This is one of a series of eleven sepia watercolours illustrating scenes from ‘The Relapse’; the first play written by architect and playwright Sir John Vanbrugh (1664-1726). Inscriptions by artist William Powell Frith, which quote relevant lines of text and identify the characters, acts and scenes, are on the reverse of each drawing.
‘The Relapse’ first opened at the Drury Lane Theatre, London, in 1696. It was written as a sequel to the popular play ‘Love’s Last Shift’ by Colley Cibber (1671-1757). In Cibber’s play, a rakish character named Loveless is reformed by his long-suffering, virtuous wife Amanda. Vanburgh’s sequel sees Loveless returning to his old ways, beginning an affair with a spirited young widow called Berinthia, while his wife resists the advances of her persistent admirer, Worthy.
William Powell Frith was born near Ripon in Yorkshire. He studied at the Royal Academy Schools and was elected an Academician in 1852. During the 1840s he was a member of the artists' group 'The Clique'. Although his early subjects were historical or literary, Frith claimed to have been ‘strongly drawn’ to contemporary genre. He first painted the subject following a visit to Ramsgate of 1851, which resulted in ‘Ramsgate Sands’ (exhibited 1854). He went on to paint ‘Derby Day’ (1858), ‘The Railway Station’ (1862) and ‘Private View Day at the Royal Academy’ (1883). His 19 children - twelve with his wife and seven with his mistress - caused considerable financial difficulties. Frith died of pneumonia aged 90, at his home in St John's Wood.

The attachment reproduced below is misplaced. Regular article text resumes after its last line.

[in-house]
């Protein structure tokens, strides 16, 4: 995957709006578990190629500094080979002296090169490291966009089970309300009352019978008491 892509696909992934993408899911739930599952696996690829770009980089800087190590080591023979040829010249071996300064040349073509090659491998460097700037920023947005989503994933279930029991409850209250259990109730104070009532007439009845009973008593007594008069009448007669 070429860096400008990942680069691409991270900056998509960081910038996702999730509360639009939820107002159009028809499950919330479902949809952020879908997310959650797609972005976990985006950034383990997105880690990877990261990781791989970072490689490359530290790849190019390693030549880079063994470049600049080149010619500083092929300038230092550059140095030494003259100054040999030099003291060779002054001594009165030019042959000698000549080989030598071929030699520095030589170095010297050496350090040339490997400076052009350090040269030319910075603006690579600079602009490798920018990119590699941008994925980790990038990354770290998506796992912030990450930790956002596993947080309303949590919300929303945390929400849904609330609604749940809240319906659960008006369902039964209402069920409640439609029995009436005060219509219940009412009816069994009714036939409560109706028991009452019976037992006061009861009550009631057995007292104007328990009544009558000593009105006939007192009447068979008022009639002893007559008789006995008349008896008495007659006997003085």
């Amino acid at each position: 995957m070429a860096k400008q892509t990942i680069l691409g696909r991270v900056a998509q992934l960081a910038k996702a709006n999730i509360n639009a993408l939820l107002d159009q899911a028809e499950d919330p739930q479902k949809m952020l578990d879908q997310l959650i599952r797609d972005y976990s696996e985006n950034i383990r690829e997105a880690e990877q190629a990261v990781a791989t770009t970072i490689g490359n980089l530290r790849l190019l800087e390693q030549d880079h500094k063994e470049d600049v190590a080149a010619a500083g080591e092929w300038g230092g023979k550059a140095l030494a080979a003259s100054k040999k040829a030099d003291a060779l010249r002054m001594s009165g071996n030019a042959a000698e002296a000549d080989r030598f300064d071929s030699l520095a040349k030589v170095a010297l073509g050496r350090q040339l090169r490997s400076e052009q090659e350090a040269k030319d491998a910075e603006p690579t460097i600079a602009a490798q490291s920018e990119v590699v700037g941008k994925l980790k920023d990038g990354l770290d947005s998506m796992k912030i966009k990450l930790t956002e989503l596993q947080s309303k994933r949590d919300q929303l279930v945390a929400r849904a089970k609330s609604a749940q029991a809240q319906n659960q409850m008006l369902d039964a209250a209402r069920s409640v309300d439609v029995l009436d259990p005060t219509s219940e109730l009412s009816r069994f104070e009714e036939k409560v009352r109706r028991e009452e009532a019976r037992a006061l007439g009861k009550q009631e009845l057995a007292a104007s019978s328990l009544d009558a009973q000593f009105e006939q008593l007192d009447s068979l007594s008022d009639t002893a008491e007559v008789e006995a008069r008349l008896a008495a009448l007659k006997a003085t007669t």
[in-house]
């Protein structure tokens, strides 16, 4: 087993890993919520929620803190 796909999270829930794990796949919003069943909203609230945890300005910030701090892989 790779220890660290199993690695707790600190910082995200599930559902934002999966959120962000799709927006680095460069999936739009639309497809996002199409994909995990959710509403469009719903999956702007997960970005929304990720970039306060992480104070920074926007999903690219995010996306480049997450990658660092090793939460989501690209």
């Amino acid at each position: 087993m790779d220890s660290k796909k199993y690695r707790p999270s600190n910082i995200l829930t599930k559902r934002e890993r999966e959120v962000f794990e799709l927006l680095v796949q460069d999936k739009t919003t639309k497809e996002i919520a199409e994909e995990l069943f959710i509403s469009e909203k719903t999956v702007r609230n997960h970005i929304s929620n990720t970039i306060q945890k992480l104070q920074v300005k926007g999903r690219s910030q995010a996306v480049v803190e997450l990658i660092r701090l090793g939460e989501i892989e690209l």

Collection of attorney and antiquary Sir William Richard Drake (1817-1890) of Prince's Gardens and Oatlands Lodge, Webridge; by whose executors sold through Christie's, London, 'Valuable and Extensive Collection of Water-colour Drawings formed by Sir William Richard Drake, F.S.A.' sale, 24 May 1892 (Lots 121-125; with GAC 13823-13824, 13826-13833); collection of designer, editor and amateur painter Ana Inez Astor (née Carcano y Morra; 1918-1992; first wife of Sir John Jacob Astor); by whom sold through Christie's, London, on 25 April 1978 (Lot 201; with GAC 13823-13824, 13826-13833); from which sale purchased by the Department for the Environment
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